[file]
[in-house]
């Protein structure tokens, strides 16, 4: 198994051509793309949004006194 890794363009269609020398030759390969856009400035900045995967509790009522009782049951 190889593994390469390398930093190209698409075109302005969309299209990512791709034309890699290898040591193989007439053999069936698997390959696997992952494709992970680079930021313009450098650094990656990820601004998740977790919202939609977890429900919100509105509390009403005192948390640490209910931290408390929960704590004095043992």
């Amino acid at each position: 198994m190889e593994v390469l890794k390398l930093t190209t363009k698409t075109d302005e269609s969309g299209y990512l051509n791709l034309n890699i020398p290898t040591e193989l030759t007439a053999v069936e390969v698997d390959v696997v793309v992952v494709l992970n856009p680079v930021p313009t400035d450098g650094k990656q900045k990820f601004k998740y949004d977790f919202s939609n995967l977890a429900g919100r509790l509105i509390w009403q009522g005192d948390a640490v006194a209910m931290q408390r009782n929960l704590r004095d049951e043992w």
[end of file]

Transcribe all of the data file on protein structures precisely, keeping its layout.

[in-house]
């Protein structure tokens, strides 16, 4: 198994051509793309949004006194 890794363009269609020398030759390969856009400035900045995967509790009522009782049951 190889593994390469390398930093190209698409075109302005969309299209990512791709034309890699290898040591193989007439053999069936698997390959696997992952494709992970680079930021313009450098650094990656990820601004998740977790919202939609977890429900919100509105509390009403005192948390640490209910931290408390929960704590004095043992």
């Amino acid at each position: 198994m190889e593994v390469l890794k390398l930093t190209t363009k698409t075109d302005e269609s969309g299209y990512l051509n791709l034309n890699i020398p290898t040591e193989l030759t007439a053999v069936e390969v698997d390959v696997v793309v992952v494709l992970n856009p680079v930021p313009t400035d450098g650094k990656q900045k990820f601004k998740y949004d977790f919202s939609n995967l977890a429900g919100r509790l509105i509390w009403q009522g005192d948390a640490v006194a209910m931290q408390r009782n929960l704590r004095d049951e043992w």